Bad Driving Symbolism In The Great Gatsby

The American Spirit is all about working your way up to the top. In F. Scott Fitzgerald’s The Great Gatsby, the East Egg is the bane of the American spirit. East Egg is filled with people who were born into old money with grand mansions and sleek, premier cars. Americans despise privileged people who never had to struggle like the East Eggers, but why? What is so bad about people born into wealth? Fitzgerald explains why East Eggers are so horrible and even dangerous through his motif of bad driving. Fitzgerald’s often depicts East Eggers, like Jordan, Tom, and Daisy, as bad drivers with car crashes, he uses this motif to reveal how those born into wealth are made reckless by it and as a result run over the everyman.
Jordan’s, Tom’s and Daisy’s reckless driving and car crashes reflect the tendency of the rich to run over the poor. The motif of bad driving is most prevalently highlighted in Nick’s drive with Jordan, “We had curious conversation about driving a car. It started because she passed so close to some workmen that our fender flicked a button one one man’s coat. You’re a rotten driver, I protested. Either you ought to be more careful, or you oughtn’t to drive at all. Well other people are, she said lightly... They’ll keep out of my way, she insisted” (58). Fitzgerald is using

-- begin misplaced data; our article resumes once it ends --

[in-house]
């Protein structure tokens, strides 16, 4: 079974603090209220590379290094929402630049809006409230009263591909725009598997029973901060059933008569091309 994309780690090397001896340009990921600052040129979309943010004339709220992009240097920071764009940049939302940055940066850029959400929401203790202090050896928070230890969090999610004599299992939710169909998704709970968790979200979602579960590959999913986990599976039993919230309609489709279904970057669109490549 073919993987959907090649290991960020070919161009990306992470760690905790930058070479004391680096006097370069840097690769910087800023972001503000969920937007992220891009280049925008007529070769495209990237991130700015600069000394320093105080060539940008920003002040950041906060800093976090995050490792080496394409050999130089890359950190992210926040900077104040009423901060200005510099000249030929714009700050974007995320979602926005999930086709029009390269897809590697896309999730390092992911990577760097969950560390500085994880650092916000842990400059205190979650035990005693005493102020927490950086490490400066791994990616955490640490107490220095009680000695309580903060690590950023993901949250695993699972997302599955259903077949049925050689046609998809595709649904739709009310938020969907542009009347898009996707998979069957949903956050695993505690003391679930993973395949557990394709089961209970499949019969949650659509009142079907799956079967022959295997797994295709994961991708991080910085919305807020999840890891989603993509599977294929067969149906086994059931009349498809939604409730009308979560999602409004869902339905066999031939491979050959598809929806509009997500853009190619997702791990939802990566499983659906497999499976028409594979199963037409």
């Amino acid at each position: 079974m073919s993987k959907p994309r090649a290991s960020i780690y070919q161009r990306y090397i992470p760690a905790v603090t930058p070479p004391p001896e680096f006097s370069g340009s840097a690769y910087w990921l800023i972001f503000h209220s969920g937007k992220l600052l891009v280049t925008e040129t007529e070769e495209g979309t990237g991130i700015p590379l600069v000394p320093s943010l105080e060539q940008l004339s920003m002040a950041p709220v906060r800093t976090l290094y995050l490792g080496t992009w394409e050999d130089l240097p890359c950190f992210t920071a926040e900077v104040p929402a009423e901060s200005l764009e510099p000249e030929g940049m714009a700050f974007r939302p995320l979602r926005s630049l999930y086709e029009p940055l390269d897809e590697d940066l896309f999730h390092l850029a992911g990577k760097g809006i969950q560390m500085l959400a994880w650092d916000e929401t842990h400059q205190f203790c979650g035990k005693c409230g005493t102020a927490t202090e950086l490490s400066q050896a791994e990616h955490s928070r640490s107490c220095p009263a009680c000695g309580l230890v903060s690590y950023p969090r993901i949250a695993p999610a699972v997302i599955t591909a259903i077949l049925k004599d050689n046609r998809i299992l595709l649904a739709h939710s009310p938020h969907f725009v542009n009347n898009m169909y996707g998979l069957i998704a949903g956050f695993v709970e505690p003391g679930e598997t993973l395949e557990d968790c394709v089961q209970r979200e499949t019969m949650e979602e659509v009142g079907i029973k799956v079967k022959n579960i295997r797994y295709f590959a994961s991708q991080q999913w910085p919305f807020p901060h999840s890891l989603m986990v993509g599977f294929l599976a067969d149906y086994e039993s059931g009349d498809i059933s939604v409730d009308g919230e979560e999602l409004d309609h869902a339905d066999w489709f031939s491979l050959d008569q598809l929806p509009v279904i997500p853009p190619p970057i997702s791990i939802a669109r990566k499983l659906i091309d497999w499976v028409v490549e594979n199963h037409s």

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He uses Gatsby’s tragic downfall to illustrate just how dangerous the wealthy’s recklessness can be. Through Nick and Jordan’s conversation Fitzgerald states his thoughts on the matter quite strongly: “Either you ought to be more careful, or you oughtn’t to drive at all” (58). Fitzgerald basically states those who reckless go through life should not live. Through Nick’s departure from New York, Fitzgerald sending the message to Americans everywhere to stay away from those who are born into wealth or they will run right over

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